You'll have to forego your 2D picture customizations in 3D mode. But note that Sharp is offering three 3D presets for the LE925M as well. The Standard (3D) option has the highest brightness setting for brightly lit rooms. Alternatively, you can switch to Movie (3D) which delivers a warmer and dimmer result.

For all the flak directed at 3D TVs, the entire stereoscopic experience really comes together when subjects are precisely defined to project sufficient depth, such as this scene with the huge alien bot with ground troopers in the foreground.

Active-shutter glasses - 3D to 2D performance: At this point in time, Sharp is the only player in the industry with 3D to 2D conversion by means of its active shutter glasses. The conversion process is relatively easy to understand, since all the lenses do is to shutter in sync instead of alternating between the sequential frames. Simple as it is, occasional crosstalk remained visible during the "converted" 2D experience, and we also had trouble focusing on certain subjects from time to time. Truth be told, Sharp's feature is more gimmicky than convincing in this case. On the bright side, there were also instances where timing between transmitter and receiver rolled in perfect harmony, which led to a formidable 3D display to behold. 

In this scene, ghosting was apparent around the BOB (that gooey blob) character as the monsters prepared to board the aircraft. It appears that Sharp still has some refinements to make to its eyewear's 2D conversion technology.

AQUOS Quattron LE925M - 3D to 2D performance: While the TV may have faltered in its 2D processing with the glasses on, the Quattron's internal 3D to 2D conversion promised better results on the whole. Needless to say, ghosting or crosstalk was not an issue here, and the animated characters were sharply rendered with satisfying clarity. To engage this function, press the remote's 3D button, and select "Yes" when prompted for the 2D transformation. 

With Sharp's competent 3D to 2D programming, you are effectively getting a 3D and 2D movie for the price of one. This way, family members whose eyes don't handle 3D well can also enjoy the film in 2D form.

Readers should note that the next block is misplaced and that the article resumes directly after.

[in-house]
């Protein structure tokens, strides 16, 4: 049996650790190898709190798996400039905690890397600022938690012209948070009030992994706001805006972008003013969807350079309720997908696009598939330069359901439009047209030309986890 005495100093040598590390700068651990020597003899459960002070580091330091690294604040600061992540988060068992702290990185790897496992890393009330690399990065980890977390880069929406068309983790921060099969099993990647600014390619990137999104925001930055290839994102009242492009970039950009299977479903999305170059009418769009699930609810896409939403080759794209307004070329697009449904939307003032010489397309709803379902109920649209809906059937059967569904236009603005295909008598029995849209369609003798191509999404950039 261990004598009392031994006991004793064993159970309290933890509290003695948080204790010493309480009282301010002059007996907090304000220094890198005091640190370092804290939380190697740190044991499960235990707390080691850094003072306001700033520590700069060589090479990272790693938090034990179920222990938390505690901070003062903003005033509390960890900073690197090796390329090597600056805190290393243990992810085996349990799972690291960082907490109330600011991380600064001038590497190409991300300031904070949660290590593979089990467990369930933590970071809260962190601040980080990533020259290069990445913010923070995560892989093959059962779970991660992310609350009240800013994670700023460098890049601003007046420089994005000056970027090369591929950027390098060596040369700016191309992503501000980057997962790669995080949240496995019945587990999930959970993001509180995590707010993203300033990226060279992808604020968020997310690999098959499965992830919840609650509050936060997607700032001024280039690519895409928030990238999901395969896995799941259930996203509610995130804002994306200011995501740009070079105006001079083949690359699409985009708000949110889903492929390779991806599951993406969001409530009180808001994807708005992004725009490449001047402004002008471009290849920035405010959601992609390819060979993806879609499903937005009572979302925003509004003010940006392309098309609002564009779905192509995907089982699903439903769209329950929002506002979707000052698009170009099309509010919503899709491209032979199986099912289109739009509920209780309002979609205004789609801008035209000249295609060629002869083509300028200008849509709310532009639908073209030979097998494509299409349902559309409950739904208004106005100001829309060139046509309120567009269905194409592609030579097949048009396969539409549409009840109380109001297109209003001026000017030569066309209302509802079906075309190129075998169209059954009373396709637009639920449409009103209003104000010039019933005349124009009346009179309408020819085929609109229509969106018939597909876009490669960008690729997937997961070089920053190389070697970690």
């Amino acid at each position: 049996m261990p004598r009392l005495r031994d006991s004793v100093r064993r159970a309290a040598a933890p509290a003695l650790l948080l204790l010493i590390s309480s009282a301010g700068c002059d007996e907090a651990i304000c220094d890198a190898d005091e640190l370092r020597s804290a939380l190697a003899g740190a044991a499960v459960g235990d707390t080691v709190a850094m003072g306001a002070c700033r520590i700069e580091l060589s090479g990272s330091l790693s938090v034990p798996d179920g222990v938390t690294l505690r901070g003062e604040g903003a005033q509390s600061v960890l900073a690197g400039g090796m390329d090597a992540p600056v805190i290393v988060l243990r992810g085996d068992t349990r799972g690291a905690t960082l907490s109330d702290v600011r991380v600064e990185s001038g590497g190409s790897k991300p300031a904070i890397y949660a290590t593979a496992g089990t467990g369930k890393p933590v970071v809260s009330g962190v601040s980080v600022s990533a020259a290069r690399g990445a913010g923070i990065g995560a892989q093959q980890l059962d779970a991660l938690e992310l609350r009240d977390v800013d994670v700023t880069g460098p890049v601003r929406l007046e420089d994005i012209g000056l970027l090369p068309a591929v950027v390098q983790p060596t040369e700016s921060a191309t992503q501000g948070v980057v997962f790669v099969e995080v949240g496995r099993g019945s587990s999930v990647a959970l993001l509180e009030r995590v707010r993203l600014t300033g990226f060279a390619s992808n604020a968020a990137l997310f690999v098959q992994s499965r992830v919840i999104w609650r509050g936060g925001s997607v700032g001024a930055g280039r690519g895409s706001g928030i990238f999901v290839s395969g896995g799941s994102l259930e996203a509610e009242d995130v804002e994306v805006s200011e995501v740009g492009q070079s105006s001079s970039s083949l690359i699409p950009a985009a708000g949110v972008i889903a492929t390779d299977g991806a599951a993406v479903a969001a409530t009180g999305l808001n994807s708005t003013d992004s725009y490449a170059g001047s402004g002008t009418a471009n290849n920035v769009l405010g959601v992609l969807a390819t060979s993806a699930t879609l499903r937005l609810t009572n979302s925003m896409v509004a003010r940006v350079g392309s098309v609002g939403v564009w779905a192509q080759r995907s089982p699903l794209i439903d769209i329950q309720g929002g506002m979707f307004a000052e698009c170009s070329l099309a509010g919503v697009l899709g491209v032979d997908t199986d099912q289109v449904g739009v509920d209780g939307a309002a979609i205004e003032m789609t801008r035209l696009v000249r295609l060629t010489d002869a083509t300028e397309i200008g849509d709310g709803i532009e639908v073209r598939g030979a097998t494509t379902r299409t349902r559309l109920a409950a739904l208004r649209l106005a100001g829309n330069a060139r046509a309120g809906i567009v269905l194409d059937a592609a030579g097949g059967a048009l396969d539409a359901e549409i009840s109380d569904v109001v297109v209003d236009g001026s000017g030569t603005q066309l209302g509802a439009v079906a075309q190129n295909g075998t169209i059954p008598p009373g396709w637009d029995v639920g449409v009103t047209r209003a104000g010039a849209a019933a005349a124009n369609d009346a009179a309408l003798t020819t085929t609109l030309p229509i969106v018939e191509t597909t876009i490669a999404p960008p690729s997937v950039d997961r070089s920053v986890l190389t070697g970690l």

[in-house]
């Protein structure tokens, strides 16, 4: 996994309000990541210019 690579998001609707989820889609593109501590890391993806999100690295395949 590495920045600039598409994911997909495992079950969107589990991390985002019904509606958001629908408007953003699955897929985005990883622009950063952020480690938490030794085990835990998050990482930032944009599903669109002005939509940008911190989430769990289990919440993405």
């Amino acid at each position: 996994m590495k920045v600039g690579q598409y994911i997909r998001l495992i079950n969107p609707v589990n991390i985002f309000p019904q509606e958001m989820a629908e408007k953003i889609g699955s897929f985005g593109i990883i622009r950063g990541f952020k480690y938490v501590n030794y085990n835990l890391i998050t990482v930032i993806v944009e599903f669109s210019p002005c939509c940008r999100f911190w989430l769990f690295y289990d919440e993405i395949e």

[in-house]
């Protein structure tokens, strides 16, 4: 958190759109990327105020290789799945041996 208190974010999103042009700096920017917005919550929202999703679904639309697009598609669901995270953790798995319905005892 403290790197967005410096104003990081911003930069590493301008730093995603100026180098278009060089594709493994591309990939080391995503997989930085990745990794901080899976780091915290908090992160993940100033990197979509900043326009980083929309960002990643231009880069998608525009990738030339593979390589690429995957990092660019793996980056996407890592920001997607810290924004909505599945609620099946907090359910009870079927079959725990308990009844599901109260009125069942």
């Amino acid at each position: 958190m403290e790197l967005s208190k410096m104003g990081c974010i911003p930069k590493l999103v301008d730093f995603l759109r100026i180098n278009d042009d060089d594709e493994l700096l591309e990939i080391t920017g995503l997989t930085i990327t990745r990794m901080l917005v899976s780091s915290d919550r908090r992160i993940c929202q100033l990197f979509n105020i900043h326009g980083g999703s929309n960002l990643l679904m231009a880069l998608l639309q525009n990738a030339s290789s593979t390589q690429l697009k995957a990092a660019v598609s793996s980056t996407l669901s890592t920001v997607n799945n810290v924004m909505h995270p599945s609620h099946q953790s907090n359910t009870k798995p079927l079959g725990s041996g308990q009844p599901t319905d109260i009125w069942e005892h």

AQUOS Quattron LE925M - 2D to 3D performance: We popped Vantage Point back into the Blu-ray player for this test. Now, 2D to 3D translation involves complex algorithms and processing on the part of the TV's engine. Unfortunately, 3D displays from Sony and Samsung with similar features have yet to convince us of a truly effective 3D conversion from a 2D source. The same can be said about Sharp's LE925M, where 3D depth is slight and hardly noticeable on the Blu-ray title. And your eyes, if not your brain, might be annoyed by the occasional flickering on the screen's moving subjects. It might bring you pleasure to know that you can transform 2D content to 3D with the Quattron, but we'd rather use a dedicated 3D Blu-ray source if we desire a stereoscopic experience. The AQUOS Quattron offers three conversion modes: 2D to 3D (frame sequential), Side by Side, and finally, Top and Bottom. 

Honestly, 3D movie makers might go out of business if TVs are able to convert 2D sources to 3D effectively. For now, this feature is a "nice to have" but far from critical. Apart from the frame sequential method, the LE925M also supports Side by Side and Top and Bottom conversion.

Join HWZ's Telegram channel here and catch all the latest tech news!
  • Design 9
  • 3D Performance 9
  • HD Performance 8.5
  • SD Performance 9
  • Features 8.5
  • Value 7.5
The Good
Vivid Details
Sharp Contrasts
Favorable 3D Performance
Impressive 3D to 2D Conversion
The Bad
Poor Noise Filters
Unpredictable AquoMotion
Our articles may contain affiliate links. If you buy through these links, we may earn a small commission.